Free PDF Version of The Parousia of the Son of Man

I am offering this work, The Parousia of the Son of Man, for free in PDF form. The ideas within it, drawn from being raised in Dispensationalism, going through a stage of Preterism into Full Preterism, then coming out of these interpretations with a robust understanding of them, lets me theorize from within the problems/issues of Eschatology (over thirty years of active study). The solution is not Preterism, or Dispensationalism, and certainly not Full Preterism, though each have their strengths, they have far too many weaknesses. In a way, drawing heavily from current New Testament scholarship, all of these views operate within a more or less agreed upon framework. The issues are the definitions given to the terms all these views have in common; terms like, “end of the age,” “resurrection of the dead,” “last day,” “body,” “the latter times,” etc. There is also considerable agreement among them as to the so-called “time texts” of the New Testament. That is, in Dispensationalism, “near” means what it ordinarily means in English when used with respect to time, but since the “offer” was rejected by Israel, the kingdom was “postponed.” This is true for Preterism, and New Testament critical scholarship. For the latter, Jesus announced that the kingdom was “at hand.” However, for many, if not most NT scholars, Jesus was simply wrong. For the Dispensationalist, Jesus’ offering was “at hand,” but was rejected by Israel, and therefore “postponed.” For the Full Preterist/Preterist, the term “near” carries the same meaning, but for them, everything/most was “fulfilled” in 70 AD (a view both New Testament scholars, and Dispensationalists, as well as mainstream Christianity would, rightly so, utterly reject).

Let me restate this: for Dispensationalists, and New Testament scholars, “near” means what it does in ordinary language: imminence; right on the verge of happening. Jesus fully expected his kingdom to arrive within the years of his ministry. That is the force of “imminence.” For the Preterist/Full Preterist, Jesus meant 70 AD, which was 37 years away from his own time. This is hardly in keeping with what “near” means, and how it was normally used and understood.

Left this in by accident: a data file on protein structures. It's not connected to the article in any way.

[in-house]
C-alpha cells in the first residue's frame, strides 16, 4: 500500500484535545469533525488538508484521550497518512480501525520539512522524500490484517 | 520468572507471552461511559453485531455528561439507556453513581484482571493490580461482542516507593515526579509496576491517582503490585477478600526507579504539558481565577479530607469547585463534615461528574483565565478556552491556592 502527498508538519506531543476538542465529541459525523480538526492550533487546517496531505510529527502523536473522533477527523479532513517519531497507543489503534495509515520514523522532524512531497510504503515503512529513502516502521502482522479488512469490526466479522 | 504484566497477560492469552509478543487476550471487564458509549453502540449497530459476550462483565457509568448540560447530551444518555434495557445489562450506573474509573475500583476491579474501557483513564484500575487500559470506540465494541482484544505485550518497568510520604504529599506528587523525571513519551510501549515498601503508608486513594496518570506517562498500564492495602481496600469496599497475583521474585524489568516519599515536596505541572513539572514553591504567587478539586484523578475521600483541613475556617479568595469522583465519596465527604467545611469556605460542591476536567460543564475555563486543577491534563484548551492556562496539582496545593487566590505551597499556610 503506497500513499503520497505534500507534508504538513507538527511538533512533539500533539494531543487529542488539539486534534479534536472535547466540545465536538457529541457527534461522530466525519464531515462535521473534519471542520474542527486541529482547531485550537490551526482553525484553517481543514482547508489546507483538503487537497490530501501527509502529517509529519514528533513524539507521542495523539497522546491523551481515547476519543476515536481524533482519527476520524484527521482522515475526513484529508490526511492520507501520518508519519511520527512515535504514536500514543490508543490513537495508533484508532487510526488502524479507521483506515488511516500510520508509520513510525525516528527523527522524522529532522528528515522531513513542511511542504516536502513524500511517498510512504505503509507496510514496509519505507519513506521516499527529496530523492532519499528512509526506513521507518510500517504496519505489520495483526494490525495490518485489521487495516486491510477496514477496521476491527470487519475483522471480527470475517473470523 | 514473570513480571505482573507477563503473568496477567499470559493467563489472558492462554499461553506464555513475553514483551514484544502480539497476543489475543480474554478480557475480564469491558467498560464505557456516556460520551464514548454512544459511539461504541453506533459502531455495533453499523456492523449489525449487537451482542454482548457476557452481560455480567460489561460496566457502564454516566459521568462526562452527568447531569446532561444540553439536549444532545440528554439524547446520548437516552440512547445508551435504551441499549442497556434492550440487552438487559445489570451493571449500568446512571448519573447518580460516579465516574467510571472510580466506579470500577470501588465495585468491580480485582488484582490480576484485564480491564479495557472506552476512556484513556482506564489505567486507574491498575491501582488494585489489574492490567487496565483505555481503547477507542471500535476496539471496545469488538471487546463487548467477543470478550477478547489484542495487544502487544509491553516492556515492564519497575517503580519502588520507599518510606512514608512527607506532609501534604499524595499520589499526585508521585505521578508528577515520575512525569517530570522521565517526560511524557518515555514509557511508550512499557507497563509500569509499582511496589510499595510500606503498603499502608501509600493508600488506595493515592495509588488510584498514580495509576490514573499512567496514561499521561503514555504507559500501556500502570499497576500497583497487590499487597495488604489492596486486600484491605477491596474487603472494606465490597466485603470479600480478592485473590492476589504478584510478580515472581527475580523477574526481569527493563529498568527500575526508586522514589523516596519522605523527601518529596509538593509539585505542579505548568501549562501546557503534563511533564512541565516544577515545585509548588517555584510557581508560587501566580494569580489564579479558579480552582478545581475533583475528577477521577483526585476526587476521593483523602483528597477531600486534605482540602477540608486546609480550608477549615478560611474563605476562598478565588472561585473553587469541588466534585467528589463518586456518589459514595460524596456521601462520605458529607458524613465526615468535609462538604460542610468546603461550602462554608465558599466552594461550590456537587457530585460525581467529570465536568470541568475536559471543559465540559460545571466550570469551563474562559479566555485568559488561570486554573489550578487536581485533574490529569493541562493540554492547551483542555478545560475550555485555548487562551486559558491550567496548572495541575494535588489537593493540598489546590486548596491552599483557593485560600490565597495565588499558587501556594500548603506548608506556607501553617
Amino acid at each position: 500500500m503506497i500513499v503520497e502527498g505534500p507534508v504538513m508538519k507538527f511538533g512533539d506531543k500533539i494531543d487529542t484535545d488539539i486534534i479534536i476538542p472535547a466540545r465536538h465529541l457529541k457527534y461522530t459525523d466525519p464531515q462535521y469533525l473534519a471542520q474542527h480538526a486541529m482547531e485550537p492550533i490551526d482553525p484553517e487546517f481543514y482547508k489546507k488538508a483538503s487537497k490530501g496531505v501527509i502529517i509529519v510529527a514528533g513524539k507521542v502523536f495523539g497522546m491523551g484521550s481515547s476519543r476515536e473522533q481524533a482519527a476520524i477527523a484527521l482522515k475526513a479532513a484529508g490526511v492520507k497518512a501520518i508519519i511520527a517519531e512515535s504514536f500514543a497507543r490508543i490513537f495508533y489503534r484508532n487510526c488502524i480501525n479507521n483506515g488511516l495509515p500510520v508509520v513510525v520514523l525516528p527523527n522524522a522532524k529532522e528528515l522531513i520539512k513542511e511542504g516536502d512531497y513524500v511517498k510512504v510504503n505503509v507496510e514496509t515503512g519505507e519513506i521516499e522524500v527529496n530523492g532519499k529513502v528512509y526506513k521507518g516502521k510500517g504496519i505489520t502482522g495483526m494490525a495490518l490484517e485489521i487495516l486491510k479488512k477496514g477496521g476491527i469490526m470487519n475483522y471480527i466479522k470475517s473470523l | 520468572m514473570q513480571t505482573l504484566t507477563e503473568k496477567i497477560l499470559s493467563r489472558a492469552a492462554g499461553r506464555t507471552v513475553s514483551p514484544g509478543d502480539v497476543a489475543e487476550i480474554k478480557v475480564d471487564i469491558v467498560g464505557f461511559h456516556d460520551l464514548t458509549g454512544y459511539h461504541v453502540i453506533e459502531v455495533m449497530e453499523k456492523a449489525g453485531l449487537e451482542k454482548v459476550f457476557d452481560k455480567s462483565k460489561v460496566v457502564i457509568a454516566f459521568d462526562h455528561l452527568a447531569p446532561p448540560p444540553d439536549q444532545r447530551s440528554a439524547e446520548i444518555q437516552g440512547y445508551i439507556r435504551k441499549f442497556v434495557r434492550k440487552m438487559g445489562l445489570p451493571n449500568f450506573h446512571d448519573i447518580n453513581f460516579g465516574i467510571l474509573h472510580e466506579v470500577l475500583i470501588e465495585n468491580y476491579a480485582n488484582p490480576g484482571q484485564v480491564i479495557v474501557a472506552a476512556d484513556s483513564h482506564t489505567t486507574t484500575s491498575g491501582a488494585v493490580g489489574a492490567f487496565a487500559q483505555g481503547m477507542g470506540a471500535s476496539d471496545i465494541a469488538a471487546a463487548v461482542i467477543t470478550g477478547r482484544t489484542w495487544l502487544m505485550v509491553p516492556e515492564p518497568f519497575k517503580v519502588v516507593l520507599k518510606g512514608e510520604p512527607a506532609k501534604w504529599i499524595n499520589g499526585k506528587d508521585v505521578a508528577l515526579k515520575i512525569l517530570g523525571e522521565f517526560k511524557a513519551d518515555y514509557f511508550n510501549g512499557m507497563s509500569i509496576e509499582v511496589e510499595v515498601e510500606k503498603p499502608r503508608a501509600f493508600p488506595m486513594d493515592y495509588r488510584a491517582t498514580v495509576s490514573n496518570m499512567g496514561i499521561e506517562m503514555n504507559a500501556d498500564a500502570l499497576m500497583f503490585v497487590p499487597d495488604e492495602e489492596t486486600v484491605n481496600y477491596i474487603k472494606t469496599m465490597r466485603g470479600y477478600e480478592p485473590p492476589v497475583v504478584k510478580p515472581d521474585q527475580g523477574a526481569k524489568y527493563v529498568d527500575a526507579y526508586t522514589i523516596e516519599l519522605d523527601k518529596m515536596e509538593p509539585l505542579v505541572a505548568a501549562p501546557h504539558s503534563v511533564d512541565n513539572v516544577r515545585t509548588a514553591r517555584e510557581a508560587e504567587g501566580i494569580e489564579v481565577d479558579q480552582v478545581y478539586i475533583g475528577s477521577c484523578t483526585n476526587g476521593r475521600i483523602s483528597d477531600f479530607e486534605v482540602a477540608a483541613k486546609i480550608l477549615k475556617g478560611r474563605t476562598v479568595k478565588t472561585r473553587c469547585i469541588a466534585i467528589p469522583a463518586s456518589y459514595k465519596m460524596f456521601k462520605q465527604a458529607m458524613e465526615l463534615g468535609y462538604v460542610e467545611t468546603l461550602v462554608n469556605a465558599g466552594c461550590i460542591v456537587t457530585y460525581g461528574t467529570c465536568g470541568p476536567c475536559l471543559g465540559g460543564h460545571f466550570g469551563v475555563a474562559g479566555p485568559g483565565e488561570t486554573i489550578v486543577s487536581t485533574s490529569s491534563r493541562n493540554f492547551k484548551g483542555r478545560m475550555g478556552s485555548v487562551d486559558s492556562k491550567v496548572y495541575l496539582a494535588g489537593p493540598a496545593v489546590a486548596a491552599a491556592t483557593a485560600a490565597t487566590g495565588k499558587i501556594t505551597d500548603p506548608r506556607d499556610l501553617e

This book is very aware of the issues, and attempts to deal with them in a way that offers a focus on the Ascension of Christ, which is called “the coming of the Lord” to the Father in heaven.

This is a thoroughly revised edition from its original hard copy publication.

For a free PDF, send me your email, and I will attach a copy. My email is samuelmfrost@yahoo.com – I do accept donations on PayPal for my work, whatever may be prompted in your heart to give, or not. To donate on PayPal, my user name is samuelmfrost@yahoo.com


Titles by Samuel M. Frost

The book of Daniel has a reputation of being difficult and sometimes inscrutable. Sam Frost writes a concise, easily-read meditation on the text that incorporates scholarship without being complex, and brings a contagious passion for the spiritual lessons beyond the prophecies. He will challenge your assumptions to see the unity of Daniel’s message in a way you may not have considered before. This book is solidly written, informed and scholarly, yet not too academic. It’s very readable for any serious Bible student” – Brian Godawa,  award-winning Hollywood screenwriter (To End All Wars, The Visitation), and best selling author.